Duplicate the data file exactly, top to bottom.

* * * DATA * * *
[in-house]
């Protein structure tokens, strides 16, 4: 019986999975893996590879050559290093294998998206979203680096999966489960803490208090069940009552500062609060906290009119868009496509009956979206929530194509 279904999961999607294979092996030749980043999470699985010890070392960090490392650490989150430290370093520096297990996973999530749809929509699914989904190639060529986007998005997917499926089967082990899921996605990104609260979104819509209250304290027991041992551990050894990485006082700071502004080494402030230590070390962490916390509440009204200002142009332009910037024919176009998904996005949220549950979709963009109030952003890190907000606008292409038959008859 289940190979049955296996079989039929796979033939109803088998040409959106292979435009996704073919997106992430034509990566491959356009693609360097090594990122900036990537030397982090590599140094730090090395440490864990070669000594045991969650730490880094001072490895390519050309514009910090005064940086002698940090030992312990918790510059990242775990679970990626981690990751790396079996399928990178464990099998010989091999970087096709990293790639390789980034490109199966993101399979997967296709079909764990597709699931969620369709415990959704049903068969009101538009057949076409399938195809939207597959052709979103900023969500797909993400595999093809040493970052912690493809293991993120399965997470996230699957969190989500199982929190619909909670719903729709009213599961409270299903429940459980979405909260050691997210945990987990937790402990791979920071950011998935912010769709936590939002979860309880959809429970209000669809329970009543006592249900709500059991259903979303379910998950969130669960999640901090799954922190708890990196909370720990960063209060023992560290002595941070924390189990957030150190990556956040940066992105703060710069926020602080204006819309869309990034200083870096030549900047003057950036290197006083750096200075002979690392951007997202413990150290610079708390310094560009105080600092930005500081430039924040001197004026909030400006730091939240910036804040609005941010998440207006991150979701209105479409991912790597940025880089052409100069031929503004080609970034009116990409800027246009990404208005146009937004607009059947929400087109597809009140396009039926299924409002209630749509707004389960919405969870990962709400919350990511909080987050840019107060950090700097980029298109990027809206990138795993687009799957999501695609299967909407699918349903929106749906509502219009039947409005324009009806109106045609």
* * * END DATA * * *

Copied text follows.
[in-house]
């Protein structure tokens, strides 16, 4: 019986999975893996590879050559290093294998998206979203680096999966489960803490208090069940009552500062609060906290009119868009496509009956979206929530194509 279904999961999607294979092996030749980043999470699985010890070392960090490392650490989150430290370093520096297990996973999530749809929509699914989904190639060529986007998005997917499926089967082990899921996605990104609260979104819509209250304290027991041992551990050894990485006082700071502004080494402030230590070390962490916390509440009204200002142009332009910037024919176009998904996005949220549950979709963009109030952003890190907000606008292409038959008859 289940190979049955296996079989039929796979033939109803088998040409959106292979435009996704073919997106992430034509990566491959356009693609360097090594990122900036990537030397982090590599140094730090090395440490864990070669000594045991969650730490880094001072490895390519050309514009910090005064940086002698940090030992312990918790510059990242775990679970990626981690990751790396079996399928990178464990099998010989091999970087096709990293790639390789980034490109199966993101399979997967296709079909764990597709699931969620369709415990959704049903068969009101538009057949076409399938195809939207597959052709979103900023969500797909993400595999093809040493970052912690493809293991993120399965997470996230699957969190989500199982929190619909909670719903729709009213599961409270299903429940459980979405909260050691997210945990987990937790402990791979920071950011998935912010769709936590939002979860309880959809429970209000669809329970009543006592249900709500059991259903979303379910998950969130669960999640901090799954922190708890990196909370720990960063209060023992560290002595941070924390189990957030150190990556956040940066992105703060710069926020602080204006819309869309990034200083870096030549900047003057950036290197006083750096200075002979690392951007997202413990150290610079708390310094560009105080600092930005500081430039924040001197004026909030400006730091939240910036804040609005941010998440207006991150979701209105479409991912790597940025880089052409100069031929503004080609970034009116990409800027246009990404208005146009937004607009059947929400087109597809009140396009039926299924409002209630749509707004389960919405969870990962709400919350990511909080987050840019107060950090700097980029298109990027809206990138795993687009799957999501695609299967909407699918349903929106749906509502219009039947409005324009009806109106045609």